Dorene and Ron Hall are the owners of R & D's Sandwich Factory in Medford. - Mail Tribune / Julia Moore

Home Grown

Editor's note: This is one in a weekly series of profiles on locally owned and operated businesses in Southern Oregon.

What do you do and how long have you been doing it? We make sandwiches and comfort food for lunch, 10 a.m. to 4 p.m. Monday through Saturday. We've been in business here for 16 years.

How long have you lived in the Rogue Valley? We moved here from Glendale, Calif., 16 years ago, where we operated Crispy Deli.

What inspired you to go into this line of work? The love of people and having people enjoy a good meal. Ron ran a 24-hour coffee shop for his parents for 18 years, and I have been in the food industry since I was 16. It's in our blood.

What decision or action would you change if you could do it again? We were in the Luigi's Italian Sandwiches building for 31/2 years. At that point we saw the need for a larger building and more parking. When you start, location is important. We wanted more inside seating for the winter weather, because getting out of the weather is a concern. We moved to this location in 2000.

What's the toughest business decision you've made? When you open the door, the biggest concern is whether anyone will walk in the door. You can do all the publicizing and promotions, but will anyone walk in the door? We got active in the community and community affairs, and that's how we got to know different people and let customers know we were available. We belong to the Rogue Valley Executives and Rogue Valley Street Rods. The different associations we've developed keep us going.

Who are your competitors? Squeeze Inn and Deli Down.

What are your goals? We would like to continue feeding Medford. I don't know if we would want to change anything drastically in five years. We're comfortable with it, and the customers enjoy the consistency in what we serve. When you change what you do, that usually changes things for the customer. We do listen to suggestions and adapt to what keeps customers coming in. During the recession we've tried to keep things consistent without reducing the quantity of anything in the sandwiches. Customers say they don't care as much about what they pay — it does have an effect — but a customer doesn't want to have less quantity or quality a year later on the same sandwich.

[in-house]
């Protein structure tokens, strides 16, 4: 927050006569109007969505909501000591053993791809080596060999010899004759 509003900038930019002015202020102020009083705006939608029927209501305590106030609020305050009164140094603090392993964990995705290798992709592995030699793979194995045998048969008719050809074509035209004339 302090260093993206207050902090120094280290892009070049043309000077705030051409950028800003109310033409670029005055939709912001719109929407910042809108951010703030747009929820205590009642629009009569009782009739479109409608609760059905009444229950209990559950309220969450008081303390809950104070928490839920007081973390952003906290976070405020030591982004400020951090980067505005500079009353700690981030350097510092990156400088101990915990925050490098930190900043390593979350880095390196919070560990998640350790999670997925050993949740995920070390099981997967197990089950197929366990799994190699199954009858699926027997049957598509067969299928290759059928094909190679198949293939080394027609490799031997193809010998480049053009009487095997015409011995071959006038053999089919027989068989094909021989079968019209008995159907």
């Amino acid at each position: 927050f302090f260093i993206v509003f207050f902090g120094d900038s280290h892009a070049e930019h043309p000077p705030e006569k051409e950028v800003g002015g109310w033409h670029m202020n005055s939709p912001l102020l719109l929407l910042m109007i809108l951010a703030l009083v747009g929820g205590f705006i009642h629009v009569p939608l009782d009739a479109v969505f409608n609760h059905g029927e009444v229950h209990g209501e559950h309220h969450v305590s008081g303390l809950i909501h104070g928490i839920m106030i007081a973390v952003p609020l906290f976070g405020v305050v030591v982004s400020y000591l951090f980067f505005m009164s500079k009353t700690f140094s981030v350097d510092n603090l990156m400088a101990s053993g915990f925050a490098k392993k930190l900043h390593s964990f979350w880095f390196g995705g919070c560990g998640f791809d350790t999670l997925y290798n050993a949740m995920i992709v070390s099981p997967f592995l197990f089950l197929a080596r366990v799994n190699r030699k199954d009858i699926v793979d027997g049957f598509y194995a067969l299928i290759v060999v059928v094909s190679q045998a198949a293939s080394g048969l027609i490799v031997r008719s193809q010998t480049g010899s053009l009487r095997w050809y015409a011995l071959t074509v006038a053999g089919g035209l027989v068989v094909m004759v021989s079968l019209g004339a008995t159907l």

What training or education did you need? Ron has a degree in forestry from Oregon State University and in aeronautics from San Jose State and went on to the Naval Air Academy. The coffee shop in Southern California was a family business. Ron's father died suddenly, and the family needed help running the restaurant that had been going since 1941. When his tour with the Navy ended, he came back and ran the family business.

What's your advice for budding entrepreneurs? Plan to work hard and not expect a lot in the beginning. It's not an overnight success; you have to pass the word and let people get to know you. Don't get discouraged, because it takes time. Don't expect to produce profit right off the bat. Food service takes a while to build a clientele. If you are a chain, your biggest problem is that they are doing all the promotion for you. If you're an independent operation, get out and get involved and meet people.

To suggest ideas for this column, about businesses that are at least five years old, contact reporter Greg Stiles at 541-776-4463 or email

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